Derelict Void (Review)

Source: Review Copy
Price: £15.49
Where To Get It: Steam

Being hurled into the depths of space with very limited resources is a solid fear. A terrible fear. Especially when what you can salvage will either be minimal… Or just broken.

This looks like it’s going okay. But I’m overloaded. I can jettison certain buildings. And you really should do that before you travel, because otherwise, you’re wasting time and fuel. No, it doesn’t account for that during transit.

Kiiinda wish we had leeway on the food and water, though. People can survive a certain time without it, after all.

Ah, what the hell, let’s say it’s an abstraction. Any which way, Derelict Void can best be described as “Bastard hard.” I would say it’s good that a survival game like this is so, but… It also means individual runs end up pretty short unless you luck out, and it’s a little depressing to see lots of buildings you need, but none are in good enough condition, you don’t have enough to repair them, you’re foundering under hull weight… You’re basically having a bad time.

Still, it’s easily understood, on the base level. You travel to places, some of which are resources, some events (quest chains that might help you out, like improving your engines), some hulls, which contain resources and buildings (and can be safely jettisoned if they have sod all in them, reducing weight), and, well, you try to make your ship as self sufficient as possible while keeping your food, water, and oxygen above zero. Since anything can be converted to fuel, well, you’ll sometimes end up using one of those three to get where you’re going. The game’s also friendly in that it has a modular difficulty, so you can make the game much easier or harder. It’s not like it appears to be scoring you.

But I played on default, just to get a feel for it. And it ain’t friendly.

Like I said, it’s not bad.

Anyway, aesthetically, it’s alright. Bit workmanlike, bit grubby, but it’s not an eyesore, it’s pretty clear, no colour problems, because most of the important stuff is shapes, and the music is okay too. The art within the various events isn’t bad, so there’s that going for it. It could also do with some text scaling options, as the UX is sparse enough to allow it.

Overall, with the adjustable difficulty, it’s not a bad game. But it’s… Kind of blah. Perhaps give it a go if you like procgen survival type deals, but it’s not really entry level, and I wouldn’t really say it’s a must-have.

The Mad Welshman, on the one hand, wouldn’t mind going into space adventures. Mostly yeeting the 1% into the sun though.

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Cliff Empire (Review)

Source: Cashmoneys
Price: £8.99
Where To Get It: Steam
Other Reviews: Early Access

Last time I looked at Cliff Empire, it was aesthetically pleasing, with some exceptions, but, honestly, a god-damn mess to actually play. There was a lot of waiting, unclear resource imbalances, poor tutorialisation, and a trading UI that was as clear as mud, with Dead Man Walking scenarios everywhere.

Starts to construct a Matter Mi– Oh. No matter to make a matter mine with. CRAP.

Oh, and let’s not forget that the implicit subtext, with only decades passed since nuclear disaster, the survivors on a space station recolonising, and them recolonising literal ivory towers (Well, okay, some sort of white stone, but still) with the power of actually working for once, and bitcoin as currency… Well, suffice to say, despite the criticisms of the game being legitimate ones, I am much less sympathetic to the colonists in this game than I have been for many others. I have more sympathies for the marauders who occasionally crop up, even if they make my teeth grind, gameplay wise.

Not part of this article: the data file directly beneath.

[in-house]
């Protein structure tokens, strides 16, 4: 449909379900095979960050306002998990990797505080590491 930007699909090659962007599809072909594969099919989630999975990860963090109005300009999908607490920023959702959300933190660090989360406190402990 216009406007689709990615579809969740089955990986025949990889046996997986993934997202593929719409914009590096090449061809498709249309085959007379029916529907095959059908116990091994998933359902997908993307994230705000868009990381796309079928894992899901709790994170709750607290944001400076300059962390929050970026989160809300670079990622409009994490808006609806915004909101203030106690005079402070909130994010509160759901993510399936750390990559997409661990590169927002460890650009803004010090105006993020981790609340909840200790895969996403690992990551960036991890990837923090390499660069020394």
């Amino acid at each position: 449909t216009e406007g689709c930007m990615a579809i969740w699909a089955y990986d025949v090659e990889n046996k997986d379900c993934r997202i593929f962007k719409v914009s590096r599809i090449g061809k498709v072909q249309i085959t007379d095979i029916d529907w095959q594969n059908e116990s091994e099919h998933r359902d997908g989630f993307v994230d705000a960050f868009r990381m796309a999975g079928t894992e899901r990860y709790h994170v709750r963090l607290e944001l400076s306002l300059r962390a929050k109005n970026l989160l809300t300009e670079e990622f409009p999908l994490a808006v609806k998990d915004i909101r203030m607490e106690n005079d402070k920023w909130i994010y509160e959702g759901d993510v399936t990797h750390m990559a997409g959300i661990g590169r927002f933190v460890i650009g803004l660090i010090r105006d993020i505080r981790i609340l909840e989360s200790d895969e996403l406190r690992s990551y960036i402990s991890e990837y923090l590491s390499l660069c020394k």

So yes, Cliff Empire is one of those colonisation survival games, where you start with limited resources, that you have to use efficiently, because getting more is dependent on several things, not all of which you know beforehand. Is this the tower you start on with 100% Uranium yield, 40% Uranium yield, or precisely fuck all? You don’t know. Is the soil fertile enough for crops to do well? You don’t know until much later on. Can you afford the Uranium from your somewhat richer masters up top, or will you just have to cope with what you can eke out? You don’t know.

And large towers were constructed by… Well, actually, why were they constructed, if what was left were rich people?

What you do know is how much groundwater there is in each tower, how well wind or solar power works there, and, the most obvious, if there’s a big honking pool of water that may contain enough fish worth harvesting, but definitely takes up valuable space which you could have used for one more maintennance panel.

Okay, so let’s briefly take a trip into “This is nice” town. The aesthetic is pretty cool. The music is chill and relaxing, the cities are neofuturist, and the inclusion of a tourist mode, where you can spend your spare time wandering around the city (sort of) is nice. On the downside, the trade UX still has that trap of “No clear input fields, so you butt your head against the lack of buttonage, when you’re actually meant to put numbers in the ‘sell if more’ and ‘buy if less’ fields” I complained about last time. But mechanically, it’s slow, it can be very trying, it has several Dead Man Walking scenarios, even in the early game, and then… There are the quests.

WELP. I had enough engines… But not enough were delivered in time. Not least because it takes a while to get more than the three drones you start with. What with concentrating on survival and all…